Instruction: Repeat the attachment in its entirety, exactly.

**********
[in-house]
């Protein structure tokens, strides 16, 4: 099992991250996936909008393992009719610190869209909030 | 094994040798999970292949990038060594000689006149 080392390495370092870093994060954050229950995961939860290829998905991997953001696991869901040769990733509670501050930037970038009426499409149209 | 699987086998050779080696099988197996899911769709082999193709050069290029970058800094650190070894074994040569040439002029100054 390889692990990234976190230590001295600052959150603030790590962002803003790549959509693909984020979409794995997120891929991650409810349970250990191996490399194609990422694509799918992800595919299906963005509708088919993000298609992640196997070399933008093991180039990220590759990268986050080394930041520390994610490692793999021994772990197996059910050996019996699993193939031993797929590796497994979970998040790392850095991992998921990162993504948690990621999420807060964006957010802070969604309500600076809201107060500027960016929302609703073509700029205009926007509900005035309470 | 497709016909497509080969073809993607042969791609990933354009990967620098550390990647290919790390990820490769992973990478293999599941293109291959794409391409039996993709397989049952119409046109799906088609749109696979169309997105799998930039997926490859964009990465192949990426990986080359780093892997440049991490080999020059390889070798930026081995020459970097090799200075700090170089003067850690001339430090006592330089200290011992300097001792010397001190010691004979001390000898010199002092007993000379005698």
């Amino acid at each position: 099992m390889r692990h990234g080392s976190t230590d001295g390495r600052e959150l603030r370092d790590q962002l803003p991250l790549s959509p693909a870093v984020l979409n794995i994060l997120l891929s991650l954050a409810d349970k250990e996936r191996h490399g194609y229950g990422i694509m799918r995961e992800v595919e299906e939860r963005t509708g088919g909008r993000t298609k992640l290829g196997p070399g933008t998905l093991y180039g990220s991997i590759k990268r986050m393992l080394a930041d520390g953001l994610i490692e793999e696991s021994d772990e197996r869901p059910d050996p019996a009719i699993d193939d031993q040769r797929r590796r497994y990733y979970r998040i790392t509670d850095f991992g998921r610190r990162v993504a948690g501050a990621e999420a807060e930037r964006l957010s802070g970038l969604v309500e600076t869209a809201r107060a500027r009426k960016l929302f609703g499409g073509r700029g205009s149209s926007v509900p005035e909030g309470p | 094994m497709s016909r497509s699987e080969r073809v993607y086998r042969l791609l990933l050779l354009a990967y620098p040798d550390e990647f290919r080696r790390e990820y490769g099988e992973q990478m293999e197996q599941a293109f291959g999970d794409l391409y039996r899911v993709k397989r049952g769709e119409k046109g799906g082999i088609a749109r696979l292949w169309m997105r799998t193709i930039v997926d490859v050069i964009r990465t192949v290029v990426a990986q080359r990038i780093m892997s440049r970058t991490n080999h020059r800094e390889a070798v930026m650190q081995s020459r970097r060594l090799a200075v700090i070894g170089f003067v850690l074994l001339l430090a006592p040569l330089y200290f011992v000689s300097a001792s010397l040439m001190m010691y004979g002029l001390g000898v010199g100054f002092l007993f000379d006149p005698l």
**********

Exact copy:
[in-house]
């Protein structure tokens, strides 16, 4: 099992991250996936909008393992009719610190869209909030 | 094994040798999970292949990038060594000689006149 080392390495370092870093994060954050229950995961939860290829998905991997953001696991869901040769990733509670501050930037970038009426499409149209 | 699987086998050779080696099988197996899911769709082999193709050069290029970058800094650190070894074994040569040439002029100054 390889692990990234976190230590001295600052959150603030790590962002803003790549959509693909984020979409794995997120891929991650409810349970250990191996490399194609990422694509799918992800595919299906963005509708088919993000298609992640196997070399933008093991180039990220590759990268986050080394930041520390994610490692793999021994772990197996059910050996019996699993193939031993797929590796497994979970998040790392850095991992998921990162993504948690990621999420807060964006957010802070969604309500600076809201107060500027960016929302609703073509700029205009926007509900005035309470 | 497709016909497509080969073809993607042969791609990933354009990967620098550390990647290919790390990820490769992973990478293999599941293109291959794409391409039996993709397989049952119409046109799906088609749109696979169309997105799998930039997926490859964009990465192949990426990986080359780093892997440049991490080999020059390889070798930026081995020459970097090799200075700090170089003067850690001339430090006592330089200290011992300097001792010397001190010691004979001390000898010199002092007993000379005698």
């Amino acid at each position: 099992m390889r692990h990234g080392s976190t230590d001295g390495r600052e959150l603030r370092d790590q962002l803003p991250l790549s959509p693909a870093v984020l979409n794995i994060l997120l891929s991650l954050a409810d349970k250990e996936r191996h490399g194609y229950g990422i694509m799918r995961e992800v595919e299906e939860r963005t509708g088919g909008r993000t298609k992640l290829g196997p070399g933008t998905l093991y180039g990220s991997i590759k990268r986050m393992l080394a930041d520390g953001l994610i490692e793999e696991s021994d772990e197996r869901p059910d050996p019996a009719i699993d193939d031993q040769r797929r590796r497994y990733y979970r998040i790392t509670d850095f991992g998921r610190r990162v993504a948690g501050a990621e999420a807060e930037r964006l957010s802070g970038l969604v309500e600076t869209a809201r107060a500027r009426k960016l929302f609703g499409g073509r700029g205009s149209s926007v509900p005035e909030g309470p | 094994m497709s016909r497509s699987e080969r073809v993607y086998r042969l791609l990933l050779l354009a990967y620098p040798d550390e990647f290919r080696r790390e990820y490769g099988e992973q990478m293999e197996q599941a293109f291959g999970d794409l391409y039996r899911v993709k397989r049952g769709e119409k046109g799906g082999i088609a749109r696979l292949w169309m997105r799998t193709i930039v997926d490859v050069i964009r990465t192949v290029v990426a990986q080359r990038i780093m892997s440049r970058t991490n080999h020059r800094e390889a070798v930026m650190q081995s020459r970097r060594l090799a200075v700090i070894g170089f003067v850690l074994l001339l430090a006592p040569l330089y200290f011992v000689s300097a001792s010397l040439m001190m010691y004979g002029l001390g000898v010199g100054f002092l007993f000379d006149p005698l």